criterion-0.8.1.0: Robust, reliable performance measurement and analysis

Portability GHC experimental bos@serpentine.com None

Criterion.Main

Description

Wrappers for compiling and running benchmarks quickly and easily. See defaultMain below for an example.

Synopsis

# How to write benchmarks

The Benchmarkable typeclass represents the class of all code that can be benchmarked. Every instance must run a benchmark a given number of times. We are most interested in benchmarking two things:

• IO actions. Any IO action can be benchmarked directly.
• Pure functions. GHC optimises aggressively when compiling with -O, so it is easy to write innocent-looking benchmark code that doesn't measure the performance of a pure function at all. We work around this by benchmarking both a function and its final argument together.

## Benchmarking IO actions

Any IO action can be benchmarked easily if its type resembles this:

IO a

## Benchmarking pure code

Because GHC optimises aggressively when compiling with -O, it is potentially easy to write innocent-looking benchmark code that will only be evaluated once, for which all but the first iteration of the timing loop will be timing the cost of doing nothing.

To work around this, we provide a special type, Pure, for benchmarking pure code. Values of this type are constructed using one of two functions.

The first is a function which will cause results to be evaluated to head normal form (NF):

nf :: NFData b => (a -> b) -> a -> Pure

The second will cause results to be evaluated to weak head normal form (the Haskell default):

whnf :: (a -> b) -> a -> Pure

As both of these types suggest, when you want to benchmark a function, you must supply two values:

• The first element is the function, saturated with all but its last argument.
• The second element is the last argument to the function.

Here is an example that makes the use of these functions clearer. Suppose we want to benchmark the following function:

firstN :: Int -> [Int]
firstN k = take k [(0::Int)..]

So in the easy case, we construct a benchmark as follows:

nf firstN 1000

The compiler will correctly infer that the number 1000 must have the type Int, and the type of the expression is Pure.

## Fully evaluating a result

The whnf harness for evaluating a pure function only evaluates the result to weak head normal form (WHNF). If you need the result evaluated all the way to normal form, use the nf function to force its complete evaluation.

Using the firstN example from earlier, to naive eyes it might appear that the following code ought to benchmark the production of the first 1000 list elements:

whnf firstN 1000

Because in this case the result will only be forced until it reaches WHNF, what this would actually benchmark is merely the production of the first list element!

# Types

class Benchmarkable a whereSource

A benchmarkable function or action.

Methods

Arguments

 :: a The function or action to benchmark. -> Int The number of times to run or evaluate it. -> IO ()

Run a function or action the specified number of times.

Instances

 Benchmarkable Pure Benchmarkable (IO a)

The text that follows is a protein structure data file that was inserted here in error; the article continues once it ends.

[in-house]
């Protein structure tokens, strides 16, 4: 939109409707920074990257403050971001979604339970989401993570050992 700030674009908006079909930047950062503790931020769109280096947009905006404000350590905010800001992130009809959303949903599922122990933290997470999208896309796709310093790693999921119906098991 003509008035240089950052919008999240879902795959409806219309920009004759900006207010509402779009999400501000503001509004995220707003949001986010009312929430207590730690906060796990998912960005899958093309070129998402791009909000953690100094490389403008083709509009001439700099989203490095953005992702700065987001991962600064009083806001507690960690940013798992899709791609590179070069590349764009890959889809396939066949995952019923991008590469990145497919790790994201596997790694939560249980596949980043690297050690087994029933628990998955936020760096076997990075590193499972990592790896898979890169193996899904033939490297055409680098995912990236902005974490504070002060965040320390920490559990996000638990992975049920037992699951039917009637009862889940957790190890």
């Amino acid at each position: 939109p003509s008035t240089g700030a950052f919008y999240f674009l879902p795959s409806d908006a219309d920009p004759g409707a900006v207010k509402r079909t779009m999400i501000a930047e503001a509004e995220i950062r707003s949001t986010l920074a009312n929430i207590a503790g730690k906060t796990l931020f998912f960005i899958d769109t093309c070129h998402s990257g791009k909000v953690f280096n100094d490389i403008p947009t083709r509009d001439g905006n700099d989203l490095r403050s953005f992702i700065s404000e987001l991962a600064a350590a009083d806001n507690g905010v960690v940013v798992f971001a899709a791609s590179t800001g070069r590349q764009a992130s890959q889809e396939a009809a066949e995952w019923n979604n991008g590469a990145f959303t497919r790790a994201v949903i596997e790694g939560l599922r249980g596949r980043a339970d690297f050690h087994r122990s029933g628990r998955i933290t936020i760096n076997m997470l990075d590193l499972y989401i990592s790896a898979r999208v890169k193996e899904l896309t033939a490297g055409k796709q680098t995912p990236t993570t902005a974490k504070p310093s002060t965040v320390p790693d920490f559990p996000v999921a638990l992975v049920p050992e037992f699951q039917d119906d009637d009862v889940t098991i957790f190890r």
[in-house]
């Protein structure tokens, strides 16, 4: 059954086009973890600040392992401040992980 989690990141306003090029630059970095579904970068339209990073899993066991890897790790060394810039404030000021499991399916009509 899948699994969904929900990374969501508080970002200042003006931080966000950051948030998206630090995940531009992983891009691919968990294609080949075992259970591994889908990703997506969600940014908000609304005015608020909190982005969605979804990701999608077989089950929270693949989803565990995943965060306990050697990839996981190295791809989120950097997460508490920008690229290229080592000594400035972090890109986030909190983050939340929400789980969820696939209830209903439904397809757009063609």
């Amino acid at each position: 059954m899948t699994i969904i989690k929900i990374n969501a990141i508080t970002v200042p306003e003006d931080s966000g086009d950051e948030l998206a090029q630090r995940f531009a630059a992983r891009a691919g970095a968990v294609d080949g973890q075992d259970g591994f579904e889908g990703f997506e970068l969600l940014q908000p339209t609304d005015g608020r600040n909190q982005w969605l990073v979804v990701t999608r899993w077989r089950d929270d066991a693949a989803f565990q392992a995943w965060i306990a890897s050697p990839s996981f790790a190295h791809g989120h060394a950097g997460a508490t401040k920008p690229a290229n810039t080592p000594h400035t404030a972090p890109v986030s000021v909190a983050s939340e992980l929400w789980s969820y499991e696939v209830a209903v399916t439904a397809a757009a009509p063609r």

data Benchmark Source

A benchmark may consist of either a single Benchmarkable item with a name, created with bench, or a (possibly nested) group of Benchmarks, created with bgroup.

Instances

 Show Benchmark

data Pure Source

A container for a pure function to benchmark, and an argument to supply to it each time it is evaluated.

Instances

 Benchmarkable Pure

# Constructing benchmarks

Arguments

 :: Benchmarkable b => String A name to identify the benchmark. -> b -> Benchmark

Create a single benchmark.

Arguments

 :: String A name to identify the group of benchmarks. -> [Benchmark] Benchmarks to group under this name. -> Benchmark

Group several benchmarks together under a common name.

bcompare :: [Benchmark] -> BenchmarkSource

Compare benchmarks against a reference benchmark (The first bench in the given list).

The results of the comparisons are written to a CSV file specified using the -r command line flag. The CSV file uses the following format:

Reference,Name,% faster than the reference

nf :: NFData b => (a -> b) -> a -> PureSource

Apply an argument to a function, and evaluate the result to head normal form (NF).

whnf :: (a -> b) -> a -> PureSource

Apply an argument to a function, and evaluate the result to weak head normal form (WHNF).

nfIO :: NFData a => IO a -> IO ()Source

Perform an action, then evaluate its result to head normal form. This is particularly useful for forcing a lazy IO action to be completely performed.

whnfIO :: IO a -> IO ()Source

Perform an action, then evaluate its result to weak head normal form (WHNF). This is useful for forcing an IO action whose result is an expression to be evaluated down to a more useful value.

# Running benchmarks

defaultMain :: [Benchmark] -> IO ()Source

An entry point that can be used as a main function.

import Criterion.Main

fib :: Int -> Int
fib 0 = 0
fib 1 = 1
fib n = fib (n-1) + fib (n-2)

main = defaultMain [
bgroup "fib" [ bench "10" \$ whnf fib 10
, bench "35" \$ whnf fib 35
, bench "37" \$ whnf fib 37
]
]

Arguments

 :: Config -> Criterion () Prepare data prior to executing the first benchmark. -> [Benchmark] -> IO ()

An entry point that can be used as a main function, with configurable defaults.

Example:

import Criterion.Config
import Criterion.Main

myConfig = defaultConfig {
-- Always GC between runs.
cfgPerformGC = ljust True
}

main = defaultMainWith myConfig (return ()) [
bench "fib 30" \$ whnf fib 30
]

If you save the above example as "Fib.hs", you should be able to compile it as follows:

ghc -O --make Fib

Run "Fib --help" on the command line to get a list of command line options.

# Other useful code

The standard options accepted on the command line.

parseArgs :: Config -> [OptDescr (IO Config)] -> [String] -> IO (Config, [String])Source

Parse command line options.